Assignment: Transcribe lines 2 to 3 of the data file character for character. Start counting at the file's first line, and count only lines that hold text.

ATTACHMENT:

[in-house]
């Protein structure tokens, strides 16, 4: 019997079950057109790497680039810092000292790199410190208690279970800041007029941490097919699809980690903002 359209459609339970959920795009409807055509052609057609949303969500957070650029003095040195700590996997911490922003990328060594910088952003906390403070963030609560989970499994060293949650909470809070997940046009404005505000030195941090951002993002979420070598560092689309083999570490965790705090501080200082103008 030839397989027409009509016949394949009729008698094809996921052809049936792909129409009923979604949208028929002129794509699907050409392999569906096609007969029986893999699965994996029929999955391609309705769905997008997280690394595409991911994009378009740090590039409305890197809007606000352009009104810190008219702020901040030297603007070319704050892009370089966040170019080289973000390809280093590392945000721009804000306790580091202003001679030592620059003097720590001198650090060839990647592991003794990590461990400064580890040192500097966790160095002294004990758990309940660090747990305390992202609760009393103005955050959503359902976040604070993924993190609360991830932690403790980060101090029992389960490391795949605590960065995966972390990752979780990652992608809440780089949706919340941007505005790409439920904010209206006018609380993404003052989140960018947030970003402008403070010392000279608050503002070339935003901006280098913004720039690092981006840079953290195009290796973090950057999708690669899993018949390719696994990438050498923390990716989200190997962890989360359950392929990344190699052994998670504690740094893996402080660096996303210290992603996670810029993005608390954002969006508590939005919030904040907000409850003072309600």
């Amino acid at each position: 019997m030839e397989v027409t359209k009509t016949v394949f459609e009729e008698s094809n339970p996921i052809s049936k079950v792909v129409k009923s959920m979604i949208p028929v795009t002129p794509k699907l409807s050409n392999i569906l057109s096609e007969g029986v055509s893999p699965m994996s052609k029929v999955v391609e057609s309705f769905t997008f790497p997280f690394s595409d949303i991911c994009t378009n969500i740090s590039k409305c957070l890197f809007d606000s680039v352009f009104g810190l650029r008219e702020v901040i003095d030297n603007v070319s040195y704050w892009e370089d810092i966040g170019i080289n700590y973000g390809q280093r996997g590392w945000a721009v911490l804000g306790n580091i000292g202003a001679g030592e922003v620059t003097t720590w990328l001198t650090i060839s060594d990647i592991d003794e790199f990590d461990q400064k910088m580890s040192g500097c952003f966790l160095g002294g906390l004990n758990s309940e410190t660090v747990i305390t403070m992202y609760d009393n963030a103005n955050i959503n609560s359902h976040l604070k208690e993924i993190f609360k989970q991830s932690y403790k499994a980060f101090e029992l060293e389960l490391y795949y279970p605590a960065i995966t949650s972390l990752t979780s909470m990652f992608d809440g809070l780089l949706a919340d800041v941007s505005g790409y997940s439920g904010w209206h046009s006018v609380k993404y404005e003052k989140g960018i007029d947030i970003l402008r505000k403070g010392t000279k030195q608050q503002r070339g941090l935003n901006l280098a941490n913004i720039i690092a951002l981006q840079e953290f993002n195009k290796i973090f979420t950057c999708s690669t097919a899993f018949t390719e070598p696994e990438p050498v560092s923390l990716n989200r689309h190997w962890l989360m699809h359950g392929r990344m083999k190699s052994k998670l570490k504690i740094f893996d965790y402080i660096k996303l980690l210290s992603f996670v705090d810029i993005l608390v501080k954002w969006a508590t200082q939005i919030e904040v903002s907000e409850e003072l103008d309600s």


């Protein structure tokens, strides 16, 4: 019997079950057109790497680039810092000292790199410190208690279970800041007029941490097919699809980690903002 359209459609339970959920795009409807055509052609057609949303969500957070650029003095040195700590996997911490922003990328060594910088952003906390403070963030609560989970499994060293949650909470809070997940046009404005505000030195941090951002993002979420070598560092689309083999570490965790705090501080200082103008 030839397989027409009509016949394949009729008698094809996921052809049936792909129409009923979604949208028929002129794509699907050409392999569906096609007969029986893999699965994996029929999955391609309705769905997008997280690394595409991911994009378009740090590039409305890197809007606000352009009104810190008219702020901040030297603007070319704050892009370089966040170019080289973000390809280093590392945000721009804000306790580091202003001679030592620059003097720590001198650090060839990647592991003794990590461990400064580890040192500097966790160095002294004990758990309940660090747990305390992202609760009393103005955050959503359902976040604070993924993190609360991830932690403790980060101090029992389960490391795949605590960065995966972390990752979780990652992608809440780089949706919340941007505005790409439920904010209206006018609380993404003052989140960018947030970003402008403070010392000279608050503002070339935003901006280098913004720039690092981006840079953290195009290796973090950057999708690669899993018949390719696994990438050498923390990716989200190997962890989360359950392929990344190699052994998670504690740094893996402080660096996303210290992603996670810029993005608390954002969006508590939005919030904040907000409850003072309600």
């Amino acid at each position: 019997m030839e397989v027409t359209k009509t016949v394949f459609e009729e008698s094809n339970p996921i052809s049936k079950v792909v129409k009923s959920m979604i949208p028929v795009t002129p794509k699907l409807s050409n392999i569906l057109s096609e007969g029986v055509s893999p699965m994996s052609k029929v999955v391609e057609s309705f769905t997008f790497p997280f690394s595409d949303i991911c994009t378009n969500i740090s590039k409305c957070l890197f809007d606000s680039v352009f009104g810190l650029r008219e702020v901040i003095d030297n603007v070319s040195y704050w892009e370089d810092i966040g170019i080289n700590y973000g390809q280093r996997g590392w945000a721009v911490l804000g306790n580091i000292g202003a001679g030592e922003v620059t003097t720590w990328l001198t650090i060839s060594d990647i592991d003794e790199f990590d461990q400064k910088m580890s040192g500097c952003f966790l160095g002294g906390l004990n758990s309940e410190t660090v747990i305390t403070m992202y609760d009393n963030a103005n955050i959503n609560s359902h976040l604070k208690e993924i993190f609360k989970q991830s932690y403790k499994a980060f101090e029992l060293e389960l490391y795949y279970p605590a960065i995966t949650s972390l990752t979780s909470m990652f992608d809440g809070l780089l949706a919340d800041v941007s505005g790409y997940s439920g904010w209206h046009s006018v609380k993404y404005e003052k989140g960018i007029d947030i970003l402008r505000k403070g010392t000279k030195q608050q503002r070339g941090l935003n901006l280098a941490n913004i720039i690092a951002l981006q840079e953290f993002n195009k290796i973090f979420t950057c999708s690669t097919a899993f018949t390719e070598p696994e990438p050498v560092s923390l990716n989200r689309h190997w962890l989360m699809h359950g392929r990344m083999k190699s052994k998670l570490k504690i740094f893996d965790y402080i660096k996303l980690l210290s992603f996670v705090d810029i993005l608390v501080k954002w969006a508590t200082q939005i919030e904040v903002s907000e409850e003072l103008d309600s």